US surgeon general declares gun violence a public health emergency

WASHINGTON — The US surgeon general on Tuesday declared gun violence a public health crisis, driven by the US terrorist threat rapidly growing number of injuries and deaths involving firearms in the country.

The advice from Dr. Vivek Murthy, the nation’s top doctor, came as the U.S. suffered another summer weekend marked by mass shootings that left dozens of people dead or injured.

“People want to be able to walk through their neighborhoods and be safe,” Murthy told The Associated Press in a telephone interview. “America should be a place where we can all go to school, go to work, go to the grocery store, go to our house of worship, without fearing that our lives will be in danger.”

To reduce the number of gun deaths, Murthy calls on the US to ban it automatic riflesimplement universal background checks for gun purchases, regulate the industry, pass laws restricting their use in public spaces and punish people who fail to store their guns safely.

None of these suggestions can be implemented nationwide without legislation being passed by Congress, which is usually the case backlash in arms control measures. However, some state lawmakers have adopted or may be considering some of the surgeon general’s proposals.

Murthy said there is “broad agreement” that gun violence is a problem, citing a poll last year found that most Americans worried at least sometimes that a loved one could be injured by a gun. In 2022, more than 48,000 Americans died from gun injuries.

His advice promises to be controversial and is sure to outrage Republican lawmakers, most of whom opposed Murthy’s nomination to the job — twice — because of his statements on gun violence.

Murthy has issued warnings about troubling health trends in American life, including social media use loneliness. He has not issued similar advice on gun violence since 2014 confirmation while the surgeon general was stonewalled and nearly derailed by the gun lobby and Republicans who opposed his previous statements on firearms.

Murthy ultimately promised the Senate that he “had no intention of using my position as Surgeon General as a pulpit for gun control.”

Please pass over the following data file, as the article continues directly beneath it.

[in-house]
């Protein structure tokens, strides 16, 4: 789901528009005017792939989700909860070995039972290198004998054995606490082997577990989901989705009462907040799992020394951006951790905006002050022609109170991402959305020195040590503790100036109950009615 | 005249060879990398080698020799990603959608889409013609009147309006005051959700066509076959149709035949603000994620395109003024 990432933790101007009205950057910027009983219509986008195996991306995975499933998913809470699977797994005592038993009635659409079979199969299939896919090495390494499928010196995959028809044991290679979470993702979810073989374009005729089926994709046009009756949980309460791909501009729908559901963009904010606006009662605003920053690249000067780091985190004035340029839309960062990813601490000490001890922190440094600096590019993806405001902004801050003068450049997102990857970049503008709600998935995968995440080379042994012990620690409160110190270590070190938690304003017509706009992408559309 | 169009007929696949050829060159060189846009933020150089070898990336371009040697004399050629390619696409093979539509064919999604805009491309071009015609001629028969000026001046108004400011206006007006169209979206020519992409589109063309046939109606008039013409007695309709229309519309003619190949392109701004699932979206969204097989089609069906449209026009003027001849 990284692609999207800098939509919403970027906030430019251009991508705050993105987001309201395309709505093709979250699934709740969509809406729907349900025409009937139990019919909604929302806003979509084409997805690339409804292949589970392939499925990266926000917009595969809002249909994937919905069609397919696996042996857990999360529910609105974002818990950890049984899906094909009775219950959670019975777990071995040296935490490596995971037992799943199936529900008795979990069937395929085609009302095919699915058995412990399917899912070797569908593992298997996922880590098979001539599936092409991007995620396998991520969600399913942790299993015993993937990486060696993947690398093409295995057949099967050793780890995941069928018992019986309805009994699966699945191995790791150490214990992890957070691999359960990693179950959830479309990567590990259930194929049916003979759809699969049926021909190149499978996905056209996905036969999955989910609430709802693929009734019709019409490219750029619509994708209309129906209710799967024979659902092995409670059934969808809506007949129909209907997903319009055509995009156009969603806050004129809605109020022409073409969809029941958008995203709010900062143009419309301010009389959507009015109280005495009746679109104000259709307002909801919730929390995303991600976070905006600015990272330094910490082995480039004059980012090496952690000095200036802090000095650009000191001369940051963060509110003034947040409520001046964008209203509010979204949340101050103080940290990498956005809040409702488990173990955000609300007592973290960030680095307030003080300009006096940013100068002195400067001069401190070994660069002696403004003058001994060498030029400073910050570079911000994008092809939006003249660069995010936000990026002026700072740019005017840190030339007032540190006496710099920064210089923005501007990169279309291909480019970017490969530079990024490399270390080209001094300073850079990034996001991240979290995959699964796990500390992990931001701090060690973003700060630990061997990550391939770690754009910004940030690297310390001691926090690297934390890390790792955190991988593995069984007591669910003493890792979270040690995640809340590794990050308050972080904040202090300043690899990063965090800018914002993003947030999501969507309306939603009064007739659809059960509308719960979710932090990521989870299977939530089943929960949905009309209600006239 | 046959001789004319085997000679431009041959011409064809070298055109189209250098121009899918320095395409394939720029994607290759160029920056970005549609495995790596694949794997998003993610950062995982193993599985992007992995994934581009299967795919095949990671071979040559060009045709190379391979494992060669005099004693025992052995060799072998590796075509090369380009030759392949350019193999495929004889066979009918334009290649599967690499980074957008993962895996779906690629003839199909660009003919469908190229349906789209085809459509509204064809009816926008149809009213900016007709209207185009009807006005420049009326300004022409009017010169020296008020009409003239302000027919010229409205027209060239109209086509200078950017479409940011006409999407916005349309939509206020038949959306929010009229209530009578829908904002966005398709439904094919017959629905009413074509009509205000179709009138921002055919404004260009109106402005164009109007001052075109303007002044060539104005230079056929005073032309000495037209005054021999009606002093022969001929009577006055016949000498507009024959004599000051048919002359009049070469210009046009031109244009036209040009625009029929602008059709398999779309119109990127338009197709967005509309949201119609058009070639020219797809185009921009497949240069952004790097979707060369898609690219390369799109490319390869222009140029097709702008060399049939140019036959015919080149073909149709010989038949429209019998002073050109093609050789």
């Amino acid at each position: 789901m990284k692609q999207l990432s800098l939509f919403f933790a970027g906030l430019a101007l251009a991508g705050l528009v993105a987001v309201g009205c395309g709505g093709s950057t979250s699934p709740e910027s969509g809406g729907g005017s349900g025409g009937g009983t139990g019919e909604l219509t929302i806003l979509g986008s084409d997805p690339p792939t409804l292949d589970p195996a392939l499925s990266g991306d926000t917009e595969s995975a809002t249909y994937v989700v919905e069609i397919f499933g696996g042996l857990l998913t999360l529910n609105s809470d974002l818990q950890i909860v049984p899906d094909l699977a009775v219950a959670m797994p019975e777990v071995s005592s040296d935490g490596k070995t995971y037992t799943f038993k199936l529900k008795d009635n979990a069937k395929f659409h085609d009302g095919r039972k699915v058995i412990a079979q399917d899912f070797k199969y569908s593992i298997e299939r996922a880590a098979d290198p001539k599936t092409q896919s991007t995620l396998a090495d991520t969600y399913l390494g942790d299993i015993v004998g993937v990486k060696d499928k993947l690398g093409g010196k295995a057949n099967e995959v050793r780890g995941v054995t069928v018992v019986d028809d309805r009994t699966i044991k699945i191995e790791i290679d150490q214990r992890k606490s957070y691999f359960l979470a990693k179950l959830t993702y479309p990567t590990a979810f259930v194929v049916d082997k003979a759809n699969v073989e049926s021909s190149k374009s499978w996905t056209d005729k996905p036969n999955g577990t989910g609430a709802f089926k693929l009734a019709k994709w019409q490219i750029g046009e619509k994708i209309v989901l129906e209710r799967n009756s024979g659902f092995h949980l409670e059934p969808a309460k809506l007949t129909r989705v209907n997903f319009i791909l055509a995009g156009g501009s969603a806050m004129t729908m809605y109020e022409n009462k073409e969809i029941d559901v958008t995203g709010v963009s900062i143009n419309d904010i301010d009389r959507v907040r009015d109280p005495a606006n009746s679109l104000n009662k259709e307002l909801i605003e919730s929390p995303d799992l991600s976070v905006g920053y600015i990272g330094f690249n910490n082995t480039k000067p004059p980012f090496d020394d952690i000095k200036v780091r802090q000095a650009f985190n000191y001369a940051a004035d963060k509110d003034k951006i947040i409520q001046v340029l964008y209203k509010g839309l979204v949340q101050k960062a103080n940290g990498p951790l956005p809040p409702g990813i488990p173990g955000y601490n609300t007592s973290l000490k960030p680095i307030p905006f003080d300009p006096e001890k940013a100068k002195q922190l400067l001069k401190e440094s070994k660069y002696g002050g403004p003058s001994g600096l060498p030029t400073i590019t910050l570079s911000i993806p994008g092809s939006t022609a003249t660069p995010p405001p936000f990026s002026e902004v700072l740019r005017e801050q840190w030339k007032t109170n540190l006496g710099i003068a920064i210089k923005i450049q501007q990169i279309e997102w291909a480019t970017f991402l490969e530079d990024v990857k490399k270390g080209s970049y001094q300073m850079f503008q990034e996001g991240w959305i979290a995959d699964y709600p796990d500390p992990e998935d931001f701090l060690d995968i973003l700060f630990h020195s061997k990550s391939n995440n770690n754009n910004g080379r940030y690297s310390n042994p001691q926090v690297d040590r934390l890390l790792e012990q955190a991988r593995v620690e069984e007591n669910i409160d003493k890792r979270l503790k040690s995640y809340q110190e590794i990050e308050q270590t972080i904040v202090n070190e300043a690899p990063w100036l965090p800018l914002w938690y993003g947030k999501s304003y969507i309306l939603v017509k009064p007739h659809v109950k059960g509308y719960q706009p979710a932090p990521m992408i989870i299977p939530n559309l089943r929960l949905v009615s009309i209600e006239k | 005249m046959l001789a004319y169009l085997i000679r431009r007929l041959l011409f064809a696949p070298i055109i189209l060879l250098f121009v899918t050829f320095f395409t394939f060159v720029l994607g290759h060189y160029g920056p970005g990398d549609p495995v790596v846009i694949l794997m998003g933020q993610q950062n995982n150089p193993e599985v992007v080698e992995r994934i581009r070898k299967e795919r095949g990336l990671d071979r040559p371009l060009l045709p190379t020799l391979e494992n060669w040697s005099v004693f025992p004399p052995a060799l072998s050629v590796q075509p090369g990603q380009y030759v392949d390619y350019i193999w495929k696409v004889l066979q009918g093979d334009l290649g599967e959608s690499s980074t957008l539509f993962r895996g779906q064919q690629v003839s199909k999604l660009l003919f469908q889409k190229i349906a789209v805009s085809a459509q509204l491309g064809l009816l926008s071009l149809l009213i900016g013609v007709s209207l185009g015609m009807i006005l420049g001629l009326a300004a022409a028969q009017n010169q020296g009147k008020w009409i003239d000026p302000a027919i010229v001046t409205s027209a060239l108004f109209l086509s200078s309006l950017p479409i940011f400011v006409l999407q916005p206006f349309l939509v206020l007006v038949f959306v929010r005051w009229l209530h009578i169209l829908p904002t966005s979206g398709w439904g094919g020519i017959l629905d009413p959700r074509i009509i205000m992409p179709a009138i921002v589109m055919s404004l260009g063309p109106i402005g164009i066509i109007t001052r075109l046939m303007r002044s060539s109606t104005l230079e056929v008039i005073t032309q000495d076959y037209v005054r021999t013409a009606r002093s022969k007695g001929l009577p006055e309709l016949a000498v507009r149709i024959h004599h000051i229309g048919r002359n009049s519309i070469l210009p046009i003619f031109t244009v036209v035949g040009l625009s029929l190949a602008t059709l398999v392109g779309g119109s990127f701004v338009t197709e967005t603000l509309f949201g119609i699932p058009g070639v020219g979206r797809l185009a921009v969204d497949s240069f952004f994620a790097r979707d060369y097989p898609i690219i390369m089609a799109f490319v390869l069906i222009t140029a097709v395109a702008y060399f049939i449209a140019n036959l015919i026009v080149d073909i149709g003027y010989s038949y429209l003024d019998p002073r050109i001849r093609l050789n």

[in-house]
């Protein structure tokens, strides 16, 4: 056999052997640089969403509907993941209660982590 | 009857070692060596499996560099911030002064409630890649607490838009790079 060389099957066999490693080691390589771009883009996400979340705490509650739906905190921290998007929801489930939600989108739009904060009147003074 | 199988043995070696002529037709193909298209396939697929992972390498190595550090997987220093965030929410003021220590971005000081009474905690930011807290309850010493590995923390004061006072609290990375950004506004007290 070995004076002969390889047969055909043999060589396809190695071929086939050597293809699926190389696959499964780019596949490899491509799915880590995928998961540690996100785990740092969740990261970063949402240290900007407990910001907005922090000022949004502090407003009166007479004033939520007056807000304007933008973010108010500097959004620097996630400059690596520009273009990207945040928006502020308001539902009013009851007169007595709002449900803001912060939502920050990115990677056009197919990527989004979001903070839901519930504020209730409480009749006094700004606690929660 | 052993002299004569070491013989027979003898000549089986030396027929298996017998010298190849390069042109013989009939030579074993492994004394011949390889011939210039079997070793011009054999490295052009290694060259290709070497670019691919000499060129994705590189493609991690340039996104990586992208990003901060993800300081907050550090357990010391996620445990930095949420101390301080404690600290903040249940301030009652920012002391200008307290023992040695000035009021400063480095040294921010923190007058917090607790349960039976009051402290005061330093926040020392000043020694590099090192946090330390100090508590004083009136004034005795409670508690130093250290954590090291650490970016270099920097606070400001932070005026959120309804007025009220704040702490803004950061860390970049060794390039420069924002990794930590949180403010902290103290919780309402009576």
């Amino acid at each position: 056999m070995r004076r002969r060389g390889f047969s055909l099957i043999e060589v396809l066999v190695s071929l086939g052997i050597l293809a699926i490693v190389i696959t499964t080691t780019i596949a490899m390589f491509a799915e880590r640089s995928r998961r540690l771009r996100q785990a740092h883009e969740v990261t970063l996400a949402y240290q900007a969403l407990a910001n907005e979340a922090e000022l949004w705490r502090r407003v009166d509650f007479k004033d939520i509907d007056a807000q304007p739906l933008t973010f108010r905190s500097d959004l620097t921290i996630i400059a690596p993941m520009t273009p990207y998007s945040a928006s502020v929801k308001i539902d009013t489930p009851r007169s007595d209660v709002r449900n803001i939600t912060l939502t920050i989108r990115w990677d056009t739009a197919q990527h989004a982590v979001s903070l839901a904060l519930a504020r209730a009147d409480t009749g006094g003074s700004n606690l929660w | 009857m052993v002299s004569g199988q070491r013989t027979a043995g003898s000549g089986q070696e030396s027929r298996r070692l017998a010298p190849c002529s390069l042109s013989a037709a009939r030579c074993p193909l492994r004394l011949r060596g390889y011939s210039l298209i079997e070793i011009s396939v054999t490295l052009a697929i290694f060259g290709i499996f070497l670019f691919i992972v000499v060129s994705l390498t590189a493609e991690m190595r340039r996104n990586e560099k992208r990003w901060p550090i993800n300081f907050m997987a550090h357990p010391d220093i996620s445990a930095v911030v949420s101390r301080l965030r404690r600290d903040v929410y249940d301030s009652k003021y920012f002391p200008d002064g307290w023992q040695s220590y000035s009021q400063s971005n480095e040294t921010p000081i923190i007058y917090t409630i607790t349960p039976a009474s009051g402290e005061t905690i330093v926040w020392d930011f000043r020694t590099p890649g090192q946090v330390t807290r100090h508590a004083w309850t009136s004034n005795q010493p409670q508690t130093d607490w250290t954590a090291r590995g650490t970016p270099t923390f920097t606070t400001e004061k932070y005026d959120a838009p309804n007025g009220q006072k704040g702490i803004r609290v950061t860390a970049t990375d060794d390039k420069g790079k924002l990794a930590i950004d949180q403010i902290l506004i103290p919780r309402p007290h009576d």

Then-President Donald Trump fired Murthy in 2017, but President Joe Biden nominated Murthy again for the job in 2021. During his second confirmation hearing, he told senators that declaring guns a public health crisis would not be his focus during a new term.

But he has faced increasing pressure from some doctors and Democratic advocacy groups to speak out more. A group of four former surgeon generals asked the Biden administration to prepare a report on the problem in 2022.

“It is now time for us to take this issue out of the realm of politics and into the realm of public health, as we did with smoking more than half a century ago,” Murthy told the AP.

A 1964 report of the surgeon general raising awareness about the dangers of smoking is largely credited with reducing tobacco use and expediting regulations on the industry.

Children and younger Americans in particular suffer from gun violence, Murthy notes in his advisory entitled “Firearm Violence: A Public Health Crisis in America.” Firearm suicide rates have increased significantly in recent years among Americans under the age of 35. Children in the U.S. die from gun injuries at a much higher rate than children in other countries, according to the research he compiled.

In addition to new regulations, Murthy is calling for more research on gun violence and for the health care system — which will likely be more receptive to his advice — to promote gun safety education during doctor visits.